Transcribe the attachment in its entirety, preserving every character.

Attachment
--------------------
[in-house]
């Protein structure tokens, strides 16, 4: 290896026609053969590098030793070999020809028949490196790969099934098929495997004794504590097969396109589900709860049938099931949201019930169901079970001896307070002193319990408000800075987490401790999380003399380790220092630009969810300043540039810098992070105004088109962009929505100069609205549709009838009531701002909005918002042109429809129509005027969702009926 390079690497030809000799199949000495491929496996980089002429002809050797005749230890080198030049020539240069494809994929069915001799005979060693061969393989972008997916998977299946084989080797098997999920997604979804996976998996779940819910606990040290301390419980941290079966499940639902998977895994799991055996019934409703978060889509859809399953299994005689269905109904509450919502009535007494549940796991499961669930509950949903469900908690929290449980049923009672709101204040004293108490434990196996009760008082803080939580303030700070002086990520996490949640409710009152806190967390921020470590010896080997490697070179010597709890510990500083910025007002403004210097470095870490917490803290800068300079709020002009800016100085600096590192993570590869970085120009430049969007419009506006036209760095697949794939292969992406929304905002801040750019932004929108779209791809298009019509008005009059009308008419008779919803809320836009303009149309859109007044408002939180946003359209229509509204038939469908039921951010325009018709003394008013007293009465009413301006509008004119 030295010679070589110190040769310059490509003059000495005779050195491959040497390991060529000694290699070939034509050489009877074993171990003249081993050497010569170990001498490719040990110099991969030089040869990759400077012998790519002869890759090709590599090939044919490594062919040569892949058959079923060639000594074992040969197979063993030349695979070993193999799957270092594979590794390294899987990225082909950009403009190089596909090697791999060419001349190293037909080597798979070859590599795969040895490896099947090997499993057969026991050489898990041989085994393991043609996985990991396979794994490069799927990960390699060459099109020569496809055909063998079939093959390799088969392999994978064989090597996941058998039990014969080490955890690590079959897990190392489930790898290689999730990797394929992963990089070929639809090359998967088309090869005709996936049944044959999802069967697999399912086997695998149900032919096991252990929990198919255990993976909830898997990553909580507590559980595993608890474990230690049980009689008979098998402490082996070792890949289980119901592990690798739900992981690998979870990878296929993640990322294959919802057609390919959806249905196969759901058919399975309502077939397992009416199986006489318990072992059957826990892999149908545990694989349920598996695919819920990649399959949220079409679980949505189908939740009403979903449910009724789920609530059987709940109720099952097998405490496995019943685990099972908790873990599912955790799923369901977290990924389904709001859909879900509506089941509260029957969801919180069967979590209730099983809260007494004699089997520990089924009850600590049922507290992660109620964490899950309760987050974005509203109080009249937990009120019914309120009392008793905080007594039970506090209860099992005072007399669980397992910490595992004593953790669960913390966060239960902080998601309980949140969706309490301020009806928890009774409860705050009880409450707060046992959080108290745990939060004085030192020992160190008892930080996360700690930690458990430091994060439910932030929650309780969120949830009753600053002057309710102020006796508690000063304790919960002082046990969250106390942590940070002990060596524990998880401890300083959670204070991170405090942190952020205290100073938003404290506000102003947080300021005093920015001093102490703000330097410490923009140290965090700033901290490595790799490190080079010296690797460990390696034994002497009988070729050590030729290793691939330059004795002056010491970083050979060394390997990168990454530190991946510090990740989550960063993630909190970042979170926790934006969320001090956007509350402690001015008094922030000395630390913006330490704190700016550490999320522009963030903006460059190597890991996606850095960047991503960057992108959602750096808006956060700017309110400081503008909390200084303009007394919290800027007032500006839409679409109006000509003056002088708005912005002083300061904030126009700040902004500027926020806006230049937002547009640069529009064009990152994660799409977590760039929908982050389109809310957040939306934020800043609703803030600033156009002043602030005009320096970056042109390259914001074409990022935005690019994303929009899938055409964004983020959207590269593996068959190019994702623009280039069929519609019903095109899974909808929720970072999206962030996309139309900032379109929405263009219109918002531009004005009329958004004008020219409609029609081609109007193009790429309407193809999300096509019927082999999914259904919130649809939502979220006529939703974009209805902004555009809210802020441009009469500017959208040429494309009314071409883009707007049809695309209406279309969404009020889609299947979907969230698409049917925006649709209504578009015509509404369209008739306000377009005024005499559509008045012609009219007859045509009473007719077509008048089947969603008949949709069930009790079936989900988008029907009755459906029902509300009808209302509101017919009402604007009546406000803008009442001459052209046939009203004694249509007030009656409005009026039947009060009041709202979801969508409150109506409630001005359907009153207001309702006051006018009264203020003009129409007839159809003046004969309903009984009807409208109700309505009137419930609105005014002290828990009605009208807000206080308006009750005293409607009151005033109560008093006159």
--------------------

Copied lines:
[in-house]
């Protein structure tokens, strides 16, 4: 290896026609053969590098030793070999020809028949490196790969099934098929495997004794504590097969396109589900709860049938099931949201019930169901079970001896307070002193319990408000800075987490401790999380003399380790220092630009969810300043540039810098992070105004088109962009929505100069609205549709009838009531701002909005918002042109429809129509005027969702009926 390079690497030809000799199949000495491929496996980089002429002809050797005749230890080198030049020539240069494809994929069915001799005979060693061969393989972008997916998977299946084989080797098997999920997604979804996976998996779940819910606990040290301390419980941290079966499940639902998977895994799991055996019934409703978060889509859809399953299994005689269905109904509450919502009535007494549940796991499961669930509950949903469900908690929290449980049923009672709101204040004293108490434990196996009760008082803080939580303030700070002086990520996490949640409710009152806190967390921020470590010896080997490697070179010597709890510990500083910025007002403004210097470095870490917490803290800068300079709020002009800016100085600096590192993570590869970085120009430049969007419009506006036209760095697949794939292969992406929304905002801040750019932004929108779209791809298009019509008005009059009308008419008779919803809320836009303009149309859109007044408002939180946003359209229509509204038939469908039921951010325009018709003394008013007293009465009413301006509008004119 030295010679070589110190040769310059490509003059000495005779050195491959040497390991060529000694290699070939034509050489009877074993171990003249081993050497010569170990001498490719040990110099991969030089040869990759400077012998790519002869890759090709590599090939044919490594062919040569892949058959079923060639000594074992040969197979063993030349695979070993193999799957270092594979590794390294899987990225082909950009403009190089596909090697791999060419001349190293037909080597798979070859590599795969040895490896099947090997499993057969026991050489898990041989085994393991043609996985990991396979794994490069799927990960390699060459099109020569496809055909063998079939093959390799088969392999994978064989090597996941058998039990014969080490955890690590079959897990190392489930790898290689999730990797394929992963990089070929639809090359998967088309090869005709996936049944044959999802069967697999399912086997695998149900032919096991252990929990198919255990993976909830898997990553909580507590559980595993608890474990230690049980009689008979098998402490082996070792890949289980119901592990690798739900992981690998979870990878296929993640990322294959919802057609390919959806249905196969759901058919399975309502077939397992009416199986006489318990072992059957826990892999149908545990694989349920598996695919819920990649399959949220079409679980949505189908939740009403979903449910009724789920609530059987709940109720099952097998405490496995019943685990099972908790873990599912955790799923369901977290990924389904709001859909879900509506089941509260029957969801919180069967979590209730099983809260007494004699089997520990089924009850600590049922507290992660109620964490899950309760987050974005509203109080009249937990009120019914309120009392008793905080007594039970506090209860099992005072007399669980397992910490595992004593953790669960913390966060239960902080998601309980949140969706309490301020009806928890009774409860705050009880409450707060046992959080108290745990939060004085030192020992160190008892930080996360700690930690458990430091994060439910932030929650309780969120949830009753600053002057309710102020006796508690000063304790919960002082046990969250106390942590940070002990060596524990998880401890300083959670204070991170405090942190952020205290100073938003404290506000102003947080300021005093920015001093102490703000330097410490923009140290965090700033901290490595790799490190080079010296690797460990390696034994002497009988070729050590030729290793691939330059004795002056010491970083050979060394390997990168990454530190991946510090990740989550960063993630909190970042979170926790934006969320001090956007509350402690001015008094922030000395630390913006330490704190700016550490999320522009963030903006460059190597890991996606850095960047991503960057992108959602750096808006956060700017309110400081503008909390200084303009007394919290800027007032500006839409679409109006000509003056002088708005912005002083300061904030126009700040902004500027926020806006230049937002547009640069529009064009990152994660799409977590760039929908982050389109809310957040939306934020800043609703803030600033156009002043602030005009320096970056042109390259914001074409990022935005690019994303929009899938055409964004983020959207590269593996068959190019994702623009280039069929519609019903095109899974909808929720970072999206962030996309139309900032379109929405263009219109918002531009004005009329958004004008020219409609029609081609109007193009790429309407193809999300096509019927082999999914259904919130649809939502979220006529939703974009209805902004555009809210802020441009009469500017959208040429494309009314071409883009707007049809695309209406279309969404009020889609299947979907969230698409049917925006649709209504578009015509509404369209008739306000377009005024005499559509008045012609009219007859045509009473007719077509008048089947969603008949949709069930009790079936989900988008029907009755459906029902509300009808209302509101017919009402604007009546406000803008009442001459052209046939009203004694249509007030009656409005009026039947009060009041709202979801969508409150109506409630001005359907009153207001309702006051006018009264203020003009129409007839159809003046004969309903009984009807409208109700309505009137419930609105005014002290828990009605009208807000206080308006009750005293409607009151005033109560008093006159």